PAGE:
The Sciences

A new "hole" in the Sun's atmosphere has sparked stunning displays of the northern lights here on Earth

ImaGeo iconImaGeoBy Tom YulsmanJan 8, 2017 6:26 PM

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As the coronal hole rotated into view of the Solar Dynamics Observatory, the spacecraft captured a video of what it looked like

Data from NASA's Solar Dynamics Observatory were used to create this view of hole in the Sun's corona rotating across the face of the Sun in the first week of January 2016. (Source: Solar Dynamics Observatory, NASA) Ok, let's say it straight away: A "hole" in the Sun's corona is completely natural. It's just one of those things that happens from time to time. Even so, when it occurs, the results can be spectacular — on the Sun itself, as well as here on Earth. And it just happened. Again. The video above shows the Sun spinning on its axis and carrying an elongated coronal hole across its surface. It was captured by NASA's Solar Dynamics Observatory spacecraft between January 2nd and 5th. Down here on Earth, the consequences truly were stunning, as the following time-lapse video posted to Twitter documents. (Make sure to keep reading below it for even more imagery.) https://twitter.com/Adamhillstudios/status/817766367625506816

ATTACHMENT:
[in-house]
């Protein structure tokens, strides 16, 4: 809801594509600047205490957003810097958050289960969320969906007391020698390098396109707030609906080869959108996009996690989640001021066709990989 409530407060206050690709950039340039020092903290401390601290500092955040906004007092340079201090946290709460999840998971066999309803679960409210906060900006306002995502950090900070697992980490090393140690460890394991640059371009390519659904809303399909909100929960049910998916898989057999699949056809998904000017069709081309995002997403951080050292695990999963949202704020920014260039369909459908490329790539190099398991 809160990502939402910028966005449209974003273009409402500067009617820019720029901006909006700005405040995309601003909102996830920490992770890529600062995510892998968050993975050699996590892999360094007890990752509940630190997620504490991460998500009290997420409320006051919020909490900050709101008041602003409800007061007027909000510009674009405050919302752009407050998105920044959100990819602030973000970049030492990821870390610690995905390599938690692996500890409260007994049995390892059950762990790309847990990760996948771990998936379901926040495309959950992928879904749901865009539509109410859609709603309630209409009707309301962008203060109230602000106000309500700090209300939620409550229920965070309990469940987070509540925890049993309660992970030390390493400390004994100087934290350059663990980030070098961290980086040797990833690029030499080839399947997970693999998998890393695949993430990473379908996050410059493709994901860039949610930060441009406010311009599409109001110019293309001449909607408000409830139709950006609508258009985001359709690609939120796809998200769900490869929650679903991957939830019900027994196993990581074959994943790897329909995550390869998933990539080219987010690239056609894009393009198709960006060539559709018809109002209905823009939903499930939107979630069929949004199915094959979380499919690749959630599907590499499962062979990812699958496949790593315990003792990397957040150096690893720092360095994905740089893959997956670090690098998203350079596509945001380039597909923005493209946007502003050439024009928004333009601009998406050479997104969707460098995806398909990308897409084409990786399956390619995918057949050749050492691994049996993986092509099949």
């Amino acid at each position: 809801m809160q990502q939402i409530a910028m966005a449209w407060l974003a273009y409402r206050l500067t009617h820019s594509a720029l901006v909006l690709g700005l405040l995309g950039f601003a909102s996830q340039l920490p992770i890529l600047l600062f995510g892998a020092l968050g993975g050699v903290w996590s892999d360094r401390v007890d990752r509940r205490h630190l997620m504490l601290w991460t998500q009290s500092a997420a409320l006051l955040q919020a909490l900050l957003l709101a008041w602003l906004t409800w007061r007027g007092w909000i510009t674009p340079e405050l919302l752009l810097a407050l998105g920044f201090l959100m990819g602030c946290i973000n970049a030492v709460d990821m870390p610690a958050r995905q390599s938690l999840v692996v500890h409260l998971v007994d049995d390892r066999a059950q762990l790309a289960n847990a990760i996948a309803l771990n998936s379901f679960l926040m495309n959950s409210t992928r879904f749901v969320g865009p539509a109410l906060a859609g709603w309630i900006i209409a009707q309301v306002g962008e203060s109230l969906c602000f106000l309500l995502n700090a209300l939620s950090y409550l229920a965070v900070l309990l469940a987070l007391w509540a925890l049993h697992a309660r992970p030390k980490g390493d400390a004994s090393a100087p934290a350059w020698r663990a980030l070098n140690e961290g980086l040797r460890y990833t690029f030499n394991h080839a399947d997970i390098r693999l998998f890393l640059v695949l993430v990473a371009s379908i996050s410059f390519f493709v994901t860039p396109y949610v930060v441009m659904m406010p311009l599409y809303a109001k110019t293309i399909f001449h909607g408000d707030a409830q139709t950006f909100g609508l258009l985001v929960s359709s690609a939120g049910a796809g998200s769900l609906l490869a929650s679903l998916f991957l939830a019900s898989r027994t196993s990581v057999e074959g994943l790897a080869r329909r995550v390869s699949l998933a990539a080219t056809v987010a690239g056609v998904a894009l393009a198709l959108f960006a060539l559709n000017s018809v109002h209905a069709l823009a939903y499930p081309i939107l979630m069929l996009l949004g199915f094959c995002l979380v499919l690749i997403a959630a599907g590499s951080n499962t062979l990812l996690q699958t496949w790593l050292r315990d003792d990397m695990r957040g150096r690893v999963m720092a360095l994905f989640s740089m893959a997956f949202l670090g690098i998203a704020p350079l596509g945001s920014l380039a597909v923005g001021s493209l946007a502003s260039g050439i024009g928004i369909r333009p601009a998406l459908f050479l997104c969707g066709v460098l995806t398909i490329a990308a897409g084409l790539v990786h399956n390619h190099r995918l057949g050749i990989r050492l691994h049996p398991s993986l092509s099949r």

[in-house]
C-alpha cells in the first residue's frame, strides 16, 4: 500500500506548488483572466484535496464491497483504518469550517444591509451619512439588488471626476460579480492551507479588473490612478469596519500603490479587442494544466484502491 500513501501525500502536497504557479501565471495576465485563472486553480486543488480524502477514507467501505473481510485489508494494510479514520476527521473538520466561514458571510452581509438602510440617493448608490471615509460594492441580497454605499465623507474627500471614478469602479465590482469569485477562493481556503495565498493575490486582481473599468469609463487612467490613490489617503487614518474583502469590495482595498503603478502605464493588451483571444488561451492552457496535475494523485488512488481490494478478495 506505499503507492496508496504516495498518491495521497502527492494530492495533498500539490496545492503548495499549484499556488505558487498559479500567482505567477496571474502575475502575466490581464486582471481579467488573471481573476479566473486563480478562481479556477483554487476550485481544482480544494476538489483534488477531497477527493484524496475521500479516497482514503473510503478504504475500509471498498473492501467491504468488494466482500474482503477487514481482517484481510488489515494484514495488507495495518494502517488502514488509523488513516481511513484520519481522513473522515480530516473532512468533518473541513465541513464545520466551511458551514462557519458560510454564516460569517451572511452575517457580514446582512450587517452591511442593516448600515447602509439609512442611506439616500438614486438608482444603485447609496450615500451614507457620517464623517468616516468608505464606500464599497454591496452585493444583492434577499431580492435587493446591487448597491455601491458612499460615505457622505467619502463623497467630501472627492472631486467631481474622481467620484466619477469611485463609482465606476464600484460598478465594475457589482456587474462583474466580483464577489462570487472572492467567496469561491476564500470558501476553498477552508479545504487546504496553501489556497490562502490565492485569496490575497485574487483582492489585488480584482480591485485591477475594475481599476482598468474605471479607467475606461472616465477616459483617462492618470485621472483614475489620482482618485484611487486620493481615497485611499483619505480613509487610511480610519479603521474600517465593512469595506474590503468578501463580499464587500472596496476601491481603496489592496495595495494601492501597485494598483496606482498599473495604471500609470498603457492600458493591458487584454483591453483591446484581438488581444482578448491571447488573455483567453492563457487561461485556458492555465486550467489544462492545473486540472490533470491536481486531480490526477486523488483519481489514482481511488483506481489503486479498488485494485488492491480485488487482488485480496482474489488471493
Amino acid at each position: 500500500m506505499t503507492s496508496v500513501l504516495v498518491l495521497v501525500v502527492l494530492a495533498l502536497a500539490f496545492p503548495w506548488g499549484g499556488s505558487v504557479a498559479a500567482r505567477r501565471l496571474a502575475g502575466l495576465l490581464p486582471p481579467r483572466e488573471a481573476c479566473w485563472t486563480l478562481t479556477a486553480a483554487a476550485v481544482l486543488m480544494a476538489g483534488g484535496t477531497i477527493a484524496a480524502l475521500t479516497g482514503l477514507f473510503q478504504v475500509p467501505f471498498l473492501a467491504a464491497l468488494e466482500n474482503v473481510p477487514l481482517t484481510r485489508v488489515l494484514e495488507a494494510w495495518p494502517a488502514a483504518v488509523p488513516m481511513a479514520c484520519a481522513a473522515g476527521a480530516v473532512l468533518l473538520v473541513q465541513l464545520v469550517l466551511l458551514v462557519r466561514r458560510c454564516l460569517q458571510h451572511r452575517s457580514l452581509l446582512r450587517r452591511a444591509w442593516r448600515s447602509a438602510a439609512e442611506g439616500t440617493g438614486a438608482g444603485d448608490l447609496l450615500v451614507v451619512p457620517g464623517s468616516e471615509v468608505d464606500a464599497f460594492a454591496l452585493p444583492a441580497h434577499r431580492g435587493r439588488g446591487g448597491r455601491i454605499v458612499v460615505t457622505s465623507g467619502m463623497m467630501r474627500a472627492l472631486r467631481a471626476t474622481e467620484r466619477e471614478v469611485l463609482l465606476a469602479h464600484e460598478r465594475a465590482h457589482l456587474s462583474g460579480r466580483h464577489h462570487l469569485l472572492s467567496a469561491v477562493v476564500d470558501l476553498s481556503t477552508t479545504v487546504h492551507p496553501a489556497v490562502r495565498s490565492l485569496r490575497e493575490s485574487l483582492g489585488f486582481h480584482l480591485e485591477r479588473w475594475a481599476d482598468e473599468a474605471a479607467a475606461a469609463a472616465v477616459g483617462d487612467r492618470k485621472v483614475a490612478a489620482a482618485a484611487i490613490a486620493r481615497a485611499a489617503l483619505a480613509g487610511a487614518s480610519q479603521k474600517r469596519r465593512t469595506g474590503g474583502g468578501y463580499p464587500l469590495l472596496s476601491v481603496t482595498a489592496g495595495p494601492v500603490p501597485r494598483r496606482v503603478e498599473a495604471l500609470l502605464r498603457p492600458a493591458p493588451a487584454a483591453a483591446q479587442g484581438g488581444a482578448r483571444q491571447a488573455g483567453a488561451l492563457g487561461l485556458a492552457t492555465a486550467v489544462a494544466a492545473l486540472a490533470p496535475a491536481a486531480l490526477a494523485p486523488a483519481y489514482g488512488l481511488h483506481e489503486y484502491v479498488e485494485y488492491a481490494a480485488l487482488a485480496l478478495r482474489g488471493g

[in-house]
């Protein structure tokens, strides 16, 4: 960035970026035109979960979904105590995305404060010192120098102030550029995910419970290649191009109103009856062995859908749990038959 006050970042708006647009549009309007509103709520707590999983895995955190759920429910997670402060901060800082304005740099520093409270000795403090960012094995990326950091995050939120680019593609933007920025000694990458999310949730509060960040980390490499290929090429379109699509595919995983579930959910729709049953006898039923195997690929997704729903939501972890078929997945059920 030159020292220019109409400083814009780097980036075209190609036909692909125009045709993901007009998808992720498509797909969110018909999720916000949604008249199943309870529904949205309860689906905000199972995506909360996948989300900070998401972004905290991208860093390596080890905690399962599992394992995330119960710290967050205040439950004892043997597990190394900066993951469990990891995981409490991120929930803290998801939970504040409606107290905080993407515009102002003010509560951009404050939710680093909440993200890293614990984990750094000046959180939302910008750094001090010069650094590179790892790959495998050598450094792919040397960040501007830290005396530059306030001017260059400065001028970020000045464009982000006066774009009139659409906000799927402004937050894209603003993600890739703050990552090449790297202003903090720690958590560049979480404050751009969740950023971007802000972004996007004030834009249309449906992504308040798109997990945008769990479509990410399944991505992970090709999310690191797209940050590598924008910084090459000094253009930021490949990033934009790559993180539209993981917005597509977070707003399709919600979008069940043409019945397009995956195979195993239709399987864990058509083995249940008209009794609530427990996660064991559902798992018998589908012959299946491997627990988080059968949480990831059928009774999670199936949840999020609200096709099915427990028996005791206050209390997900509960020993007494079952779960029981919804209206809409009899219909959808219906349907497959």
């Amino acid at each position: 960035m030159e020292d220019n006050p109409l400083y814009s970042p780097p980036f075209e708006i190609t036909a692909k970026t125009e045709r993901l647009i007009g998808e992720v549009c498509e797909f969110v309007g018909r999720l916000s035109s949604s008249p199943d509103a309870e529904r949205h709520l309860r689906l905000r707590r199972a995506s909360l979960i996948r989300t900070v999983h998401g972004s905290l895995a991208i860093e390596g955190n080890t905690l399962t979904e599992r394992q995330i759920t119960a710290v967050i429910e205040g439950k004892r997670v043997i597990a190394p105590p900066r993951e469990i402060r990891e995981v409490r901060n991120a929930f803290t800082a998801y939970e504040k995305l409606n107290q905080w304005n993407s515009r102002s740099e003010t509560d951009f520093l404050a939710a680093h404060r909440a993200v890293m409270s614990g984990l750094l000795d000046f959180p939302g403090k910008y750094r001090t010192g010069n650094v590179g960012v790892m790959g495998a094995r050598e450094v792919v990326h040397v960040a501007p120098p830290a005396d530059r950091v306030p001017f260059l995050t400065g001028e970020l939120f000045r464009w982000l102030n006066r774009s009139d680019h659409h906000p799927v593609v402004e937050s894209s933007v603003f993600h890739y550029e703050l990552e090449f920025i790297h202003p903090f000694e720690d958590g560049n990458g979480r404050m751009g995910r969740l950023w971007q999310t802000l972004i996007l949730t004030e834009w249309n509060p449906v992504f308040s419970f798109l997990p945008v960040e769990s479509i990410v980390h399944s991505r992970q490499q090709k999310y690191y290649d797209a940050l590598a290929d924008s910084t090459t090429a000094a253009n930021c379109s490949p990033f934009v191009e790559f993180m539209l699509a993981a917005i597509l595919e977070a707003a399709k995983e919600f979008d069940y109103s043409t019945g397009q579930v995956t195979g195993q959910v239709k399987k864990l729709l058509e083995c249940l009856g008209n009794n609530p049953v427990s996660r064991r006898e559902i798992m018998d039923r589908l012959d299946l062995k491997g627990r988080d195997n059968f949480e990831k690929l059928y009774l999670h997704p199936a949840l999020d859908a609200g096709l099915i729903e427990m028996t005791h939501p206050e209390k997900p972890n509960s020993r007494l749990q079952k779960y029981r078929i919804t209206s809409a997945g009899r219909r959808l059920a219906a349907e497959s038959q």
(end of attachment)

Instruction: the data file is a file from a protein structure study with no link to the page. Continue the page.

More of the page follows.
SEE ALSO: Here’s what the the northern lights look like from 512 miles up in space: glowing swirls of diaphanous fog

Coronal holes are areas where the Sun's magnetic field opens toward space. This greatly enhances the solar wind, which consists of high energy particles that constantly stream away from the corona. The enhanced wind of hot particles blowing into space can move at speeds approaching 2 million miles per hour. That's about twice the average velocity of the solar wind. With so much hot material blowing outward, a darkened area — a so-called "hole" — is left behind on the Sun. The SDO video shows what it looks like in extreme ultraviolet light. Here's a view in several wavelengths, with the Sun's magnetic field lines and the coronal hole demarcated: https://twitter.com/earthskyscience/status/816445886687547392 As the coronal hole rotated into a position facing Earth right around New Years, photographers got ready to record the auroras that often are triggered when the enhanced solar wind jostles the Earth's protective magnetic bubble. Here are some examples that were posted to Twitter — enjoy!: https://twitter.com/mark_tarello/status/816712518899007494 https://twitter.com/OurLapland/status/817725379230265346 https://twitter.com/keatinghs/status/817300370061869056

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